Members of the South Indian film industry remember the king of romance and his long celluloid journey. K.R.Manigandan reports
Dear Yashji, You won’t be hearing this now. I wish I had told you this while you were alive. We admired you a lot, we got our confidence out of your work. We were in awe of your personality. Thank you Yashji. I know it’s a one-sided conversation now. But, I have had the privilege of long conversations with you. I don’t know whether I clearly emulated my admiration for you then. Doesn’t matter now, many more generations will admire you. Your family will enjoy the benefits of what you have done. What matters for an artiste, is the applause. While I offer my condolences to your family, I rejoice in the life you have lived.
Kamal Haasan, actor
I met Yash Chopra recently at Amitabh Bachchan’s birthday party. He had the kindest thing to say about Bachchan sir. The legendary Yashji, who celebrated his 80th birthday recently had just completed making his last film. He has set a path for others to follow.
Sameera Reddy, actor
I never knew him personally and have only known him from his films. He is called the king of romance and I completely agree. My favourite film of his is Deewar. That was the film in which I first fell in love with Amitabh. I loved his audacity in doing a film like Silsila. His visual imagery was amazing. There were strong women characters who were portrayed in a dignified manner in his films. Looking at what he has accomplished… he lived a full life.
Gautham Vasudev Menon, director
Yashji has built an empire by his sheer talent and goodwill. To be a part of the spearheading force in the film industry till the last day of life is the biggest achievement any person can dream of. He knew everybody by name and would appreciate my work every time he met me. He would even remember the characters I had played. He will be truly missed.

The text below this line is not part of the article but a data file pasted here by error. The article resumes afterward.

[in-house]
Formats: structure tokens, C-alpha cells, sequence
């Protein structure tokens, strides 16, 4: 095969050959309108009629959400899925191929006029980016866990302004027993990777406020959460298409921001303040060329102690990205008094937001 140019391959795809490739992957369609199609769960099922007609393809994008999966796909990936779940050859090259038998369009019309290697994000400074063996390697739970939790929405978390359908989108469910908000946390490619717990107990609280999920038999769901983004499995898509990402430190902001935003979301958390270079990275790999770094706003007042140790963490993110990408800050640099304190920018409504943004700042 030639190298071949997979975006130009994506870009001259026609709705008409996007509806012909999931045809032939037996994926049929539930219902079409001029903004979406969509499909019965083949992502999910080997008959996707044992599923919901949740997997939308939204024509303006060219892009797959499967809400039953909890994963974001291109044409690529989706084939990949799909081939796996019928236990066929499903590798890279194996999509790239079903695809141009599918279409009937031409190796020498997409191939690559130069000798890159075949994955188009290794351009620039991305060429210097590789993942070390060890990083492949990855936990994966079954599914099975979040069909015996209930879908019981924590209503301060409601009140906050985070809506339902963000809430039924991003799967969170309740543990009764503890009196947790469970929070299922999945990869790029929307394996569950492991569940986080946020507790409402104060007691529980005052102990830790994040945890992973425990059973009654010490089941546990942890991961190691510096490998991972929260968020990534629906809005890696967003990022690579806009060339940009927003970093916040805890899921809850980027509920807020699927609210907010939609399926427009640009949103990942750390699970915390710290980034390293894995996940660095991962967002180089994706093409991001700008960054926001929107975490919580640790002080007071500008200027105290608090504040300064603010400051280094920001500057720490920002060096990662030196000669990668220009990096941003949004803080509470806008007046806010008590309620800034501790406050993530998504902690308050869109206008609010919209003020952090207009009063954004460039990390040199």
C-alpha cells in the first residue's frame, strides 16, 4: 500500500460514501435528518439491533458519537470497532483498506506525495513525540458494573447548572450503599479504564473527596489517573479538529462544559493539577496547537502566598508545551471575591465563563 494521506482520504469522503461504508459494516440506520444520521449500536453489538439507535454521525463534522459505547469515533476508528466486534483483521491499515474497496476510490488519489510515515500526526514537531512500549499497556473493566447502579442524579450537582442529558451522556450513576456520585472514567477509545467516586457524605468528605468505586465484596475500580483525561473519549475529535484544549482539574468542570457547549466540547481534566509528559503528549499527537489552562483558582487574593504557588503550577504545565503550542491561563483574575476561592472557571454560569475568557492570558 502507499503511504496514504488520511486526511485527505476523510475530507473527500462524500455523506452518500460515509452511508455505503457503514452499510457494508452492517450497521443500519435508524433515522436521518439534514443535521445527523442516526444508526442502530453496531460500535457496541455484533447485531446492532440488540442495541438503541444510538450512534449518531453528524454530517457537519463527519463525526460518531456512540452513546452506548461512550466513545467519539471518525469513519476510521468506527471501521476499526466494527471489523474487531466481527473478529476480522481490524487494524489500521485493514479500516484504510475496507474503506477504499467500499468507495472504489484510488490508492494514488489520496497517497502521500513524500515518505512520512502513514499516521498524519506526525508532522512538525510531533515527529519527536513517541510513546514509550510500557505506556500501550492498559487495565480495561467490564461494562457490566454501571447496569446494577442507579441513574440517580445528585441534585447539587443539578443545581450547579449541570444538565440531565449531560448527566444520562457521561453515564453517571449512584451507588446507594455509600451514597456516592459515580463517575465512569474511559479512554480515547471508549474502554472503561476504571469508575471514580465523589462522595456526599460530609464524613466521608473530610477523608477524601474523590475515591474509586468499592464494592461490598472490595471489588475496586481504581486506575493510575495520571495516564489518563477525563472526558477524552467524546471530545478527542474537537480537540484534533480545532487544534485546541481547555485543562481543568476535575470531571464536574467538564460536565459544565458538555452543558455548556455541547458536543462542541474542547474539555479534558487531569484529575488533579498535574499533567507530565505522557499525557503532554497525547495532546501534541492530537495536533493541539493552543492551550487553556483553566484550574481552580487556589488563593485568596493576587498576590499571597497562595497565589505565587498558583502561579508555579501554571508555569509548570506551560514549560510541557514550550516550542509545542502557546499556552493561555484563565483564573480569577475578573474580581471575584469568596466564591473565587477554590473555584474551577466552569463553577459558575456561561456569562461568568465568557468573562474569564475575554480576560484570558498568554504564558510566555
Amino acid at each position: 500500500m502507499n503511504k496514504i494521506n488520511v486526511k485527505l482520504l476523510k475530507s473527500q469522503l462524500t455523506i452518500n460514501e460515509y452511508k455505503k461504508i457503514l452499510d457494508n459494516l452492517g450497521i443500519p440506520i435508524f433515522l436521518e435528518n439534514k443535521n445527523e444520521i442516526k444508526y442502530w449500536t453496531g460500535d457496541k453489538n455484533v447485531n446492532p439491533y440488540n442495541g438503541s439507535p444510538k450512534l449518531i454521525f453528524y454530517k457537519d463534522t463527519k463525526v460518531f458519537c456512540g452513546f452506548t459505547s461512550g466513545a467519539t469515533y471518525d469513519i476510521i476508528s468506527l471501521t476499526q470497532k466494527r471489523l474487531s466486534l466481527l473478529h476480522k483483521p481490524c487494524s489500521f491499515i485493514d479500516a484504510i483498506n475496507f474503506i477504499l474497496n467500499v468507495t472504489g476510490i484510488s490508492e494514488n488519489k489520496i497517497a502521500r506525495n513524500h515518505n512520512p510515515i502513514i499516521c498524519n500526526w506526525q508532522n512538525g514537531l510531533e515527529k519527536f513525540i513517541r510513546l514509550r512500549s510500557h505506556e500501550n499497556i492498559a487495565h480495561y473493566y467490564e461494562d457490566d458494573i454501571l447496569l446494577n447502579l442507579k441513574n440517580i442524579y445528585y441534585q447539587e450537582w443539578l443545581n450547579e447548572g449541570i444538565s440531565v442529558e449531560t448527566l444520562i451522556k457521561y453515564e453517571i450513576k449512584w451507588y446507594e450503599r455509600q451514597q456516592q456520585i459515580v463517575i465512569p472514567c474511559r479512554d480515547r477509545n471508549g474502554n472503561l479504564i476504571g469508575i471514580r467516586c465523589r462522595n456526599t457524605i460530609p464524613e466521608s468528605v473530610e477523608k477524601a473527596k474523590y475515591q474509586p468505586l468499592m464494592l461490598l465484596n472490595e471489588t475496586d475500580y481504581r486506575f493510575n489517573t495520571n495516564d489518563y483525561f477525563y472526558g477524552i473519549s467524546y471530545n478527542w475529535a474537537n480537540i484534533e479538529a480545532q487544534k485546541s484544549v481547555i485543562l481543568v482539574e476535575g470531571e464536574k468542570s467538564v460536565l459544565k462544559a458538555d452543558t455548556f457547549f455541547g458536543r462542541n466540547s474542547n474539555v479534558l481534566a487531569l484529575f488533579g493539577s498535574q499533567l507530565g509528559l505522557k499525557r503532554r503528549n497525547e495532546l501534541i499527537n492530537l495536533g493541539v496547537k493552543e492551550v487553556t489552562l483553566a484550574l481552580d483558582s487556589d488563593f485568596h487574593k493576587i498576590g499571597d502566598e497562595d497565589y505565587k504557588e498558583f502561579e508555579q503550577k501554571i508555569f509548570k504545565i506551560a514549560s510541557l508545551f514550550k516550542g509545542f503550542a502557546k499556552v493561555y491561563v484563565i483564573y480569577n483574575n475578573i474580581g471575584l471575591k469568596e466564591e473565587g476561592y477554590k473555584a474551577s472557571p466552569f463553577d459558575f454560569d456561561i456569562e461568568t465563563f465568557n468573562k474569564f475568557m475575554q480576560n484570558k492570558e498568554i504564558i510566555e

I haven’t worked with Yashji though I have met him on a few occasions. Once, he came to Chennai to meet me at AVM studios. He wanted me to choreograph the dances in Dil to Pagal Hai but I couldn’t do it because of other commitments.
Prabhu Deva, director-choreographer
Respect, love and admiration for Yashji and his legacy… may God bless his soul!
A.R. Rahman, music director
It is the end of a great era. Whenever one talks of romance in films, the name that crops up is that of Yash Chopra. His death is a loss to the industry.
Whenever I met Yashji I never missed the sparkle in his eyes. He would come to the sets with the curiosity and eagerness of a first-time director. He would ask several questions about lighting and camera. Once, while working on the film Rab Ne Bana De Jodi, a very emotional scene between Shah Rukh and Anushka had to be shot. She was nervous as that was her first film. It was a difficult shot as it was a lengthy one in which the camera goes round the two. When it was done, Yashji had tears in his eyes. He walked up to me and patted my back saying, “Beta, you have done a great job.” He did not stop with that. He turned around and congratulated the focus puller and trolley pusher as well. Then, turning to the production men, he told them, “Give them each Rs. 5,000 immediately for the work they have done. They have done a great job.”
Later, I got to know that the focus puller had been working for the last 35 years and no director had ever appreciated his work like the way Yashji had done.
It’s amazing that Yashji had been on the top of the game for 53 years. It is indeed a sad day for Indian cinema.
Ravi K. Chandran, cinematographer